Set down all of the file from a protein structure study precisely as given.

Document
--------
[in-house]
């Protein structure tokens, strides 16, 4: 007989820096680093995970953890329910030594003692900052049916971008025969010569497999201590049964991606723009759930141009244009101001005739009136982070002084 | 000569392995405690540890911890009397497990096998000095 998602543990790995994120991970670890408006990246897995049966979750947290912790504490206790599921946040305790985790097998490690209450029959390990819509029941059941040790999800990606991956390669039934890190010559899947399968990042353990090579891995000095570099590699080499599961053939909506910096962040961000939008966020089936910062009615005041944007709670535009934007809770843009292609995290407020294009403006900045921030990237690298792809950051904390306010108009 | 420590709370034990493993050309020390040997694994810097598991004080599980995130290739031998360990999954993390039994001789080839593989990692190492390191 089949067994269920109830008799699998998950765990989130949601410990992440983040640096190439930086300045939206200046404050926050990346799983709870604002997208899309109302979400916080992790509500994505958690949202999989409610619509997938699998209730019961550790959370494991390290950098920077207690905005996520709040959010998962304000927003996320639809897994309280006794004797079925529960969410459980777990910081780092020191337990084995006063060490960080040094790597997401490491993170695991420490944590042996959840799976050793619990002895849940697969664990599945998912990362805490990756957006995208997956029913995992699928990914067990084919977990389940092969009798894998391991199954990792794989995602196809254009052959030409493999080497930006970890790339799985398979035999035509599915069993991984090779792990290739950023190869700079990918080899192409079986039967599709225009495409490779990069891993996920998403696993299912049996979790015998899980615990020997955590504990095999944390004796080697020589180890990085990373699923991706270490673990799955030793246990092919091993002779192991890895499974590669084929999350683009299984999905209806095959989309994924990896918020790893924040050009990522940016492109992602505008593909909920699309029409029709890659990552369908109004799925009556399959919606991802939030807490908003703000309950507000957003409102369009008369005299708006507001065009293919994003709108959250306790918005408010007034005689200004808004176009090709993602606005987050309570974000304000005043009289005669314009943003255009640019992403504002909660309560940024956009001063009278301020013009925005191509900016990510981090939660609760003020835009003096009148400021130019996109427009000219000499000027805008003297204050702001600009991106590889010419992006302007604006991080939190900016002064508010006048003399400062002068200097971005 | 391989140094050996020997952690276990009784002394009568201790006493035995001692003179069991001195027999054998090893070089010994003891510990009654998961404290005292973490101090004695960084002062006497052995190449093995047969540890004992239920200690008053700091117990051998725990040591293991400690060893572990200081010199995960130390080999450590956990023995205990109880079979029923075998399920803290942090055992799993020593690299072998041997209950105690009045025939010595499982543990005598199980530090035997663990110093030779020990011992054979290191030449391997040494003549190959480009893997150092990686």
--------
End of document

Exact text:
[in-house]
């Protein structure tokens, strides 16, 4: 007989820096680093995970953890329910030594003692900052049916971008025969010569497999201590049964991606723009759930141009244009101001005739009136982070002084 | 000569392995405690540890911890009397497990096998000095 998602543990790995994120991970670890408006990246897995049966979750947290912790504490206790599921946040305790985790097998490690209450029959390990819509029941059941040790999800990606991956390669039934890190010559899947399968990042353990090579891995000095570099590699080499599961053939909506910096962040961000939008966020089936910062009615005041944007709670535009934007809770843009292609995290407020294009403006900045921030990237690298792809950051904390306010108009 | 420590709370034990493993050309020390040997694994810097598991004080599980995130290739031998360990999954993390039994001789080839593989990692190492390191 089949067994269920109830008799699998998950765990989130949601410990992440983040640096190439930086300045939206200046404050926050990346799983709870604002997208899309109302979400916080992790509500994505958690949202999989409610619509997938699998209730019961550790959370494991390290950098920077207690905005996520709040959010998962304000927003996320639809897994309280006794004797079925529960969410459980777990910081780092020191337990084995006063060490960080040094790597997401490491993170695991420490944590042996959840799976050793619990002895849940697969664990599945998912990362805490990756957006995208997956029913995992699928990914067990084919977990389940092969009798894998391991199954990792794989995602196809254009052959030409493999080497930006970890790339799985398979035999035509599915069993991984090779792990290739950023190869700079990918080899192409079986039967599709225009495409490779990069891993996920998403696993299912049996979790015998899980615990020997955590504990095999944390004796080697020589180890990085990373699923991706270490673990799955030793246990092919091993002779192991890895499974590669084929999350683009299984999905209806095959989309994924990896918020790893924040050009990522940016492109992602505008593909909920699309029409029709890659990552369908109004799925009556399959919606991802939030807490908003703000309950507000957003409102369009008369005299708006507001065009293919994003709108959250306790918005408010007034005689200004808004176009090709993602606005987050309570974000304000005043009289005669314009943003255009640019992403504002909660309560940024956009001063009278301020013009925005191509900016990510981090939660609760003020835009003096009148400021130019996109427009000219000499000027805008003297204050702001600009991106590889010419992006302007604006991080939190900016002064508010006048003399400062002068200097971005 | 391989140094050996020997952690276990009784002394009568201790006493035995001692003179069991001195027999054998090893070089010994003891510990009654998961404290005292973490101090004695960084002062006497052995190449093995047969540890004992239920200690008053700091117990051998725990040591293991400690060893572990200081010199995960130390080999450590956990023995205990109880079979029923075998399920803290942090055992799993020593690299072998041997209950105690009045025939010595499982543990005598199980530090035997663990110093030779020990011992054979290191030449391997040494003549190959480009893997150092990686």